Update | New Intel Xe GPU info: Gen 12 mobility iGPUs designed to deliver [email protected] gaming, discrete GPUs to get ray-tracing support
Update: An Intel official contacted us stating that the Director of Intel tech HQ Kenichiro Yasu did not actually mention specific targets for the next gen iGPUs, but instead made an assumption based on earlier performance gains projected by Intel. Moreover, there was no mention of hardware ray tracing support for the discrete Xe GPUs, this was only speculated by the Japanese site Mynavi.jp based on rumors regarding the addition of ray tracing support for Tekken 7. Intel does mention that ray tracing support will be added to the Xe architecture roadmap for data center optimized rendering, so this may not apply to the gaming-oriented discrete GPUs launching next year.
It is no secret that Intel is currently facing a complicated predicament. On the CPU side, the jump to 10 nm is not without problems, as the 14 nm shortages are still in effect. Then there is AMD’s constant pressure with the 7 nm Ryzen 3000 CPUs on the desktop front, as well as on the mobile one, plus the rapidly rising server market share thanks to the more affordable EPYC processors. Intel’s short-term solution: price cuts of up to 50% across the board. For the long-term plan, however, Intel intends to make an impactful comeback on the discrete GPU market with the Xe architecture that is scheduled to release in mid-2020.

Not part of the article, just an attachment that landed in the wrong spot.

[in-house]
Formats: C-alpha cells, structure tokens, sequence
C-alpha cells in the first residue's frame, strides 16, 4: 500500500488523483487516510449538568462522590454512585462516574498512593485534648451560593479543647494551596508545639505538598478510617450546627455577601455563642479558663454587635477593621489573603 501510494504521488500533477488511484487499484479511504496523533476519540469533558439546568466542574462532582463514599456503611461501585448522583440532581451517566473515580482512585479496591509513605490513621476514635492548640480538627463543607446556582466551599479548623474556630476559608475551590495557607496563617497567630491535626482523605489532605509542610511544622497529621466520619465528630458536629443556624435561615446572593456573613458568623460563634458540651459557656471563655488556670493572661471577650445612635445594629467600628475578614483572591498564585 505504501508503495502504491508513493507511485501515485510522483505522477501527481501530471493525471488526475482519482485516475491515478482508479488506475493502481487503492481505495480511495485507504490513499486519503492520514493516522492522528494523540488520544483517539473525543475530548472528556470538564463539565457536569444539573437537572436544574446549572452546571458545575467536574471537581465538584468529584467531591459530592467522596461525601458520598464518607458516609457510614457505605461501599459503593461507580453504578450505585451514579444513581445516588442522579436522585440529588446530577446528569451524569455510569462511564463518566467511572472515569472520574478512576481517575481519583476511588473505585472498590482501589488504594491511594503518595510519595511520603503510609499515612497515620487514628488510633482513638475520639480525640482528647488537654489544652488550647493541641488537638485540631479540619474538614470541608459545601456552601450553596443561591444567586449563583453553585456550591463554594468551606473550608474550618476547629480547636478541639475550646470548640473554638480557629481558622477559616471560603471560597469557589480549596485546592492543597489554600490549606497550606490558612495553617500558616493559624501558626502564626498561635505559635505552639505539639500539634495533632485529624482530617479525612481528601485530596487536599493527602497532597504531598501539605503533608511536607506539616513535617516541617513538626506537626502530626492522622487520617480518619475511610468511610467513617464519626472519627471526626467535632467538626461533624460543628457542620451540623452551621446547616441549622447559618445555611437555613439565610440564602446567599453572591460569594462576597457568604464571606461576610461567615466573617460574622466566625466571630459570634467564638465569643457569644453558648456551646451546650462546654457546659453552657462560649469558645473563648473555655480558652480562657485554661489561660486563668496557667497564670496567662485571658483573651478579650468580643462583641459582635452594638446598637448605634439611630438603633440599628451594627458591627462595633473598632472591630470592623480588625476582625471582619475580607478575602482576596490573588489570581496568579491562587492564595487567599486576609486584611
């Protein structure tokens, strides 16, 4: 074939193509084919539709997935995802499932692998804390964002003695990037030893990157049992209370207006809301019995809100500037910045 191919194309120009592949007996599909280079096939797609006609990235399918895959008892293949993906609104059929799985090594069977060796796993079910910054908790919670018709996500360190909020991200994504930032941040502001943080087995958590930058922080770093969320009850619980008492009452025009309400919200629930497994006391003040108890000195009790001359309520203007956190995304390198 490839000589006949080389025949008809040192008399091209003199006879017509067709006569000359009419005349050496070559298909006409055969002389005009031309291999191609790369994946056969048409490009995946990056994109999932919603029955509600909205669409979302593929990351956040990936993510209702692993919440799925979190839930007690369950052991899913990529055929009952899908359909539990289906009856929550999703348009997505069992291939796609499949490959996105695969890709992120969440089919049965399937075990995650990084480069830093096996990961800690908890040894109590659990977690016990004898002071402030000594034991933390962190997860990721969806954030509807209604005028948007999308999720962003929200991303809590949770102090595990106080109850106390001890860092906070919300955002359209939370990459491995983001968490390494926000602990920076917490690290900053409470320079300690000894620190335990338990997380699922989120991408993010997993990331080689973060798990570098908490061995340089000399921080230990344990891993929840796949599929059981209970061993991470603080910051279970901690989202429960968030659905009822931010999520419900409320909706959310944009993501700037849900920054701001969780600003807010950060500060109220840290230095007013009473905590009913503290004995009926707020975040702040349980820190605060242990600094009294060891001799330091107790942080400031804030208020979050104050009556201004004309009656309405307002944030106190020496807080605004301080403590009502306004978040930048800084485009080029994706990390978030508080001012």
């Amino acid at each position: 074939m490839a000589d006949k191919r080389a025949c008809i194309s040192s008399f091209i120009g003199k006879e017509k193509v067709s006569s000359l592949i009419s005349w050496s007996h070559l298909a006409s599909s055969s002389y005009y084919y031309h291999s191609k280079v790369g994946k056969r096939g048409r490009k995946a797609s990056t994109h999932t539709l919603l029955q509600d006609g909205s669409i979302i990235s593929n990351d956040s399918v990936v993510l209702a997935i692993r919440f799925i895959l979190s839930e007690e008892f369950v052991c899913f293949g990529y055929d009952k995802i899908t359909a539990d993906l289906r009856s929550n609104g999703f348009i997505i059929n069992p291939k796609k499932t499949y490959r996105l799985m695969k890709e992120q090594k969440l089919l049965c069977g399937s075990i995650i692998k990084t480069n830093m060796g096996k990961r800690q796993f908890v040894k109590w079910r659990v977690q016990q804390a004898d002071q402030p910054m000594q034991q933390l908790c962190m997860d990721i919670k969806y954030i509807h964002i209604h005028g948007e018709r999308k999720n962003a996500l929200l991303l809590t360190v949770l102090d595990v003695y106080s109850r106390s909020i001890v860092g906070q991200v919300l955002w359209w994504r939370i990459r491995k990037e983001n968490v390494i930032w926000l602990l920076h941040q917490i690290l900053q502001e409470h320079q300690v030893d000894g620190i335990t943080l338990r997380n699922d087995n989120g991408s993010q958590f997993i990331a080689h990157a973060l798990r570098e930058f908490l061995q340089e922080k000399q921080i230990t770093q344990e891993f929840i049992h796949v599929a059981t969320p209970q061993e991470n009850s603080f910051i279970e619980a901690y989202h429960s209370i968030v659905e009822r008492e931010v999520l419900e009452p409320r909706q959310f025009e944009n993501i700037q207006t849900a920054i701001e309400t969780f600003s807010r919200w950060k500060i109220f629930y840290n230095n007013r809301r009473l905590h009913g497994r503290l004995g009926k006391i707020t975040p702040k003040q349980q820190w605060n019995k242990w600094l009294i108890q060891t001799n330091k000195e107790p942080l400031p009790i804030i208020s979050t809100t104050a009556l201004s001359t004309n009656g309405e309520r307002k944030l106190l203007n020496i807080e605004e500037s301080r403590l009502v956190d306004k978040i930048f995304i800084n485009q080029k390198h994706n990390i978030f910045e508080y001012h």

As far as integrated GPUs go, Intel has always been king in this sector. AMD may have tried to offer a viable alternative with the integrated Vega GPUs, but there is no immediate threat in this regard. Still, it looks like Intel is not content with the performance of the Gen 11 iris Plus iGPUs included in the new Ice Lake mobility CPUs. According to new benchmarks revealed at the IDC 2019 conference in Tokyo, the Iris Plus iGPUs still struggle to deliver 60 fps in 1080p for the most popular eSports games. Director of Intel tech HQ Kenichiro Yasu explained that the upcoming Gen 12 Xe iGPUs (Tiger Lake) should finally offer smooth framerates for all popular 1080p games, as the Xe architecture is designed to deliver 100% performance boost over the Iris Plus iGPUs.
Yasu also mentioned that the discrete Xe GPUs are getting hardware-level ray tracing support, so they will most likely compete with Nvidia’s upcoming Ampere GPUs launching in 2020. Intel also plans to release 7 nm versions of the Xe GPUs for HPC and AI applications, but these are scheduled for a 2021 release. More details on the discrete Xe GPUs should be unveiled at CES 2020 in January.